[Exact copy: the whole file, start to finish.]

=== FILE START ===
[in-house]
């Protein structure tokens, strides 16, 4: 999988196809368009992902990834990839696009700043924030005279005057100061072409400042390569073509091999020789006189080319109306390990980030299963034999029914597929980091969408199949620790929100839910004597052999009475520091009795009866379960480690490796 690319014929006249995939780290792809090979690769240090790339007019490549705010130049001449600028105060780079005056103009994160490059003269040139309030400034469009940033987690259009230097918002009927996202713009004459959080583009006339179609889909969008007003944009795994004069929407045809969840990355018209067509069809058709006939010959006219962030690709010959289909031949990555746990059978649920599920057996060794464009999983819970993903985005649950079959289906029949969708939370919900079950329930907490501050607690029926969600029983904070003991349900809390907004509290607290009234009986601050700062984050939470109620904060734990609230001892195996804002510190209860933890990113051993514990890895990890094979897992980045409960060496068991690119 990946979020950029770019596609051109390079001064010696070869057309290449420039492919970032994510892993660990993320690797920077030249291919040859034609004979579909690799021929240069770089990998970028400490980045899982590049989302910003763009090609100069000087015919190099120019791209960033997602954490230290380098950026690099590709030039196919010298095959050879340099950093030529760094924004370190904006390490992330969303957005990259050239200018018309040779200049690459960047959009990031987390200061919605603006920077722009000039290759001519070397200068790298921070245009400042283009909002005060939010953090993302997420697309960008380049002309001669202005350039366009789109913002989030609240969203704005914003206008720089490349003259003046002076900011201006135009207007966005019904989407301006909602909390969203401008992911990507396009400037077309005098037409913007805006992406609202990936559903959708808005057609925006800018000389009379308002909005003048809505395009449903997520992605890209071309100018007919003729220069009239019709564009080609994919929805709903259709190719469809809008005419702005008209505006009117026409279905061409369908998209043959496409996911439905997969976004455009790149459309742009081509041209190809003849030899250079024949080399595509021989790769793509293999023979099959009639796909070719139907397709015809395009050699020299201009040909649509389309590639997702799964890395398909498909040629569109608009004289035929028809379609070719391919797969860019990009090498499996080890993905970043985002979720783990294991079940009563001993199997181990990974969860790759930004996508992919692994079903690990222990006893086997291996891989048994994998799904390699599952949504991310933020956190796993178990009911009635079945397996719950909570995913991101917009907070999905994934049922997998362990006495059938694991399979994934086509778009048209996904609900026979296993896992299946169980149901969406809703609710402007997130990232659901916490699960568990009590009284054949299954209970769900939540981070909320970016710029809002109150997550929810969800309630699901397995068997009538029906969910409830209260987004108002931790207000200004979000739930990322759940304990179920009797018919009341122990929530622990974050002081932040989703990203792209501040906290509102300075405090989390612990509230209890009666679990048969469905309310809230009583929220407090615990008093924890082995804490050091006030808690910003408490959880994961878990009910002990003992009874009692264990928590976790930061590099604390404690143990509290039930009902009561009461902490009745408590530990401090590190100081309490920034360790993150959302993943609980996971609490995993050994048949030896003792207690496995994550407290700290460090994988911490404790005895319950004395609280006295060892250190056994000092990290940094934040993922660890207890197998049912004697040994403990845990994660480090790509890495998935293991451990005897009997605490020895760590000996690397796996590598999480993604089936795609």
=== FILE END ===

[in-house]
């Protein structure tokens, strides 16, 4: 999988196809368009992902990834990839696009700043924030005279005057100061072409400042390569073509091999020789006189080319109306390990980030299963034999029914597929980091969408199949620790929100839910004597052999009475520091009795009866379960480690490796 690319014929006249995939780290792809090979690769240090790339007019490549705010130049001449600028105060780079005056103009994160490059003269040139309030400034469009940033987690259009230097918002009927996202713009004459959080583009006339179609889909969008007003944009795994004069929407045809969840990355018209067509069809058709006939010959006219962030690709010959289909031949990555746990059978649920599920057996060794464009999983819970993903985005649950079959289906029949969708939370919900079950329930907490501050607690029926969600029983904070003991349900809390907004509290607290009234009986601050700062984050939470109620904060734990609230001892195996804002510190209860933890990113051993514990890895990890094979897992980045409960060496068991690119 990946979020950029770019596609051109390079001064010696070869057309290449420039492919970032994510892993660990993320690797920077030249291919040859034609004979579909690799021929240069770089990998970028400490980045899982590049989302910003763009090609100069000087015919190099120019791209960033997602954490230290380098950026690099590709030039196919010298095959050879340099950093030529760094924004370190904006390490992330969303957005990259050239200018018309040779200049690459960047959009990031987390200061919605603006920077722009000039290759001519070397200068790298921070245009400042283009909002005060939010953090993302997420697309960008380049002309001669202005350039366009789109913002989030609240969203704005914003206008720089490349003259003046002076900011201006135009207007966005019904989407301006909602909390969203401008992911990507396009400037077309005098037409913007805006992406609202990936559903959708808005057609925006800018000389009379308002909005003048809505395009449903997520992605890209071309100018007919003729220069009239019709564009080609994919929805709903259709190719469809809008005419702005008209505006009117026409279905061409369908998209043959496409996911439905997969976004455009790149459309742009081509041209190809003849030899250079024949080399595509021989790769793509293999023979099959009639796909070719139907397709015809395009050699020299201009040909649509389309590639997702799964890395398909498909040629569109608009004289035929028809379609070719391919797969860019990009090498499996080890993905970043985002979720783990294991079940009563001993199997181990990974969860790759930004996508992919692994079903690990222990006893086997291996891989048994994998799904390699599952949504991310933020956190796993178990009911009635079945397996719950909570995913991101917009907070999905994934049922997998362990006495059938694991399979994934086509778009048209996904609900026979296993896992299946169980149901969406809703609710402007997130990232659901916490699960568990009590009284054949299954209970769900939540981070909320970016710029809002109150997550929810969800309630699901397995068997009538029906969910409830209260987004108002931790207000200004979000739930990322759940304990179920009797018919009341122990929530622990974050002081932040989703990203792209501040906290509102300075405090989390612990509230209890009666679990048969469905309310809230009583929220407090615990008093924890082995804490050091006030808690910003408490959880994961878990009910002990003992009874009692264990928590976790930061590099604390404690143990509290039930009902009561009461902490009745408590530990401090590190100081309490920034360790993150959302993943609980996971609490995993050994048949030896003792207690496995994550407290700290460090994988911490404790005895319950004395609280006295060892250190056994000092990290940094934040993922660890207890197998049912004697040994403990845990994660480090790509890495998935293991451990005897009997605490020895760590000996690397796996590598999480993604089936795609």